Sound Money Defense League Celebrates 10 Years of Advocacy for Gold and Silver

June 7th, 2024 Comments

The Sound Money Defense League (SMDL) is celebrating its 10th anniversary in 2024, marking a decade of relentless advocacy for the remonetization of gold and silver as legitimate currency. 

Jp Cortez, Executive Director of SMDL, joined Mike Maharrey on the Money Metals Exchange podcast to discuss the organization’s mission, achievements, and the ongoing fight against taxes on precious metals.

According to Jp Cortez, “The Sound Money Defense League, celebrating its 10th anniversary in 2024, is a national nonpartisan group focusing on remonetizing gold and silver as money. The primary obstacle to using gold and silver as money is the taxes on their use and purchase. Our work involves eliminating these taxes and educating legislators across the United States about the importance of sound money.”

(Interview Begins Around 5:41 Mark)

A Decade of Advocacy

Established in 2014, the Sound Money Defense League is a national, nonpartisan public policy group. It focuses on eliminating the taxes that hinder the use of gold and silver as money. Cortez highlighted that the most significant barrier to using precious metals as currency is the taxes imposed on their purchase and use, including sales tax and capital gains tax. The SMDL’s primary goal is to eliminate these taxes state by state and, to some extent, at the federal level.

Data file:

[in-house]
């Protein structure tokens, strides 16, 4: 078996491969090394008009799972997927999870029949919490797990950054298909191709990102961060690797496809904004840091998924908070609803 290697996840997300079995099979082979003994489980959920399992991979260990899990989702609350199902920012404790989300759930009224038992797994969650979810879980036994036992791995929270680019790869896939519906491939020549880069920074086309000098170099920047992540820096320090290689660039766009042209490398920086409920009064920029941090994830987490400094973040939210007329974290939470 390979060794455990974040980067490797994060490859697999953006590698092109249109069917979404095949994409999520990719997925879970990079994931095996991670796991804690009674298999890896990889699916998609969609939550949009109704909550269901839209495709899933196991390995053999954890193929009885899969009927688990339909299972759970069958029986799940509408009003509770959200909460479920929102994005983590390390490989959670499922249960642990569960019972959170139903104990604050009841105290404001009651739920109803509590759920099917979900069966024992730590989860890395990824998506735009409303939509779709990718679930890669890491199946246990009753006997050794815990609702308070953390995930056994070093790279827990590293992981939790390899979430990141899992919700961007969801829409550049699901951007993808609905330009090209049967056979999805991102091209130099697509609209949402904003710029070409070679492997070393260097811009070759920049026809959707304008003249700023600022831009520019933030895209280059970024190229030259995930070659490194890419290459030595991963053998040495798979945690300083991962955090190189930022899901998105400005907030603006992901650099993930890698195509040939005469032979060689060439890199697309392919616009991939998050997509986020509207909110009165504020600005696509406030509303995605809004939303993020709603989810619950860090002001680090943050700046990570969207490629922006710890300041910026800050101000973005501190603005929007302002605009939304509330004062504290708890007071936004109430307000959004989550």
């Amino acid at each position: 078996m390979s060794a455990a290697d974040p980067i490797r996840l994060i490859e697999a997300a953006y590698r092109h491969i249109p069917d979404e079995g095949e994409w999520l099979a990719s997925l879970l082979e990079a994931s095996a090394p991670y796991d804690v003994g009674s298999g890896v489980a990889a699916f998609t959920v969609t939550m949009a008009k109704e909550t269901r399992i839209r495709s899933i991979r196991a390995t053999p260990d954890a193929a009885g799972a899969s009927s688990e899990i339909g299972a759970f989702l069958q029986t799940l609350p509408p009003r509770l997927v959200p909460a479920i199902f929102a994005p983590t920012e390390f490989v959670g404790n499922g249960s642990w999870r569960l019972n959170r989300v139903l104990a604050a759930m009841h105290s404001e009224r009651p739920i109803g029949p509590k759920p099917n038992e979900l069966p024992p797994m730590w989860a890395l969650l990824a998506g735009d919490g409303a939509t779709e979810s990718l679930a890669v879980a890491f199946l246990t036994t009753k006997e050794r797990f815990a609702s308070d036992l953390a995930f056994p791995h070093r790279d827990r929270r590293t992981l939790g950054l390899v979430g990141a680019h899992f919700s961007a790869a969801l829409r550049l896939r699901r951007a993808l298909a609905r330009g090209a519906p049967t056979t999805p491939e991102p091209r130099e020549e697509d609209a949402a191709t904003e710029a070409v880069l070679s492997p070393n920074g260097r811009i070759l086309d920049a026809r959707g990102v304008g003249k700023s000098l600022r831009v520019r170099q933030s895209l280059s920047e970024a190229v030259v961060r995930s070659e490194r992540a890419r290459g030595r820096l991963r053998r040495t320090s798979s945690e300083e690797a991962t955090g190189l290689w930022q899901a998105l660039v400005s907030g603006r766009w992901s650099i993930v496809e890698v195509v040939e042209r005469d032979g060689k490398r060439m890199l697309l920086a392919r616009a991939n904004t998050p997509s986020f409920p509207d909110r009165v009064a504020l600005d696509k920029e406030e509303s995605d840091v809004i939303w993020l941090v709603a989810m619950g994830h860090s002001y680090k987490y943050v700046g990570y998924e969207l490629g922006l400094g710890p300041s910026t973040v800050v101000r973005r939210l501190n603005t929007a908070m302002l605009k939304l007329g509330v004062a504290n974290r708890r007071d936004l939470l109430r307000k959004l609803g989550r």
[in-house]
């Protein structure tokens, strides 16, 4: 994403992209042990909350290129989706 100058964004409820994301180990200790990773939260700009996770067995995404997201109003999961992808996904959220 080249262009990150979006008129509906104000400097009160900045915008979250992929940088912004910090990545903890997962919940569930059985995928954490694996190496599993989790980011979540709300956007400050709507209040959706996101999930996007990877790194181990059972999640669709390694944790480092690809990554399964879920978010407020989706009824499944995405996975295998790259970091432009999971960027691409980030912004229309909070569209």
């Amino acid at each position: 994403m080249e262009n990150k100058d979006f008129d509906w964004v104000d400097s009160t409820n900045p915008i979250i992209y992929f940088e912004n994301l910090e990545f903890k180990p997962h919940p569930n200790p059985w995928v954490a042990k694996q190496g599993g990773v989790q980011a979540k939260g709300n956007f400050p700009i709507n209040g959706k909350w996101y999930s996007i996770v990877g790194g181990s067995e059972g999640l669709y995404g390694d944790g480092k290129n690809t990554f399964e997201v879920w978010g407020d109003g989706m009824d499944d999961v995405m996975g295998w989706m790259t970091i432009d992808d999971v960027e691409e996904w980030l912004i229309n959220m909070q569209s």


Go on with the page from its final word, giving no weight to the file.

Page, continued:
Jp Cortez mentioned that the Sound Money Defense League has had significant legislative successes in multiple states. Specifically, he highlighted that there are currently five states in the country that still charge taxes on precious metals, indicating that the majority of states have benefited from their advocacy by eliminating such taxes

The Tax Battle

Cortez emphasized the adverse effects of taxes on precious metals, explaining that they create practical obstacles for people wanting to use gold and silver as money. He pointed out that only five states currently charge sales tax on precious metals, and these states are losing revenue because buyers are either shopping across state borders or online to avoid taxes.

In states with taxes, events like coin shows avoid doing business, resulting in lost economic activity. Cortez argued that eliminating these taxes could potentially increase state revenue by attracting more business and economic activity.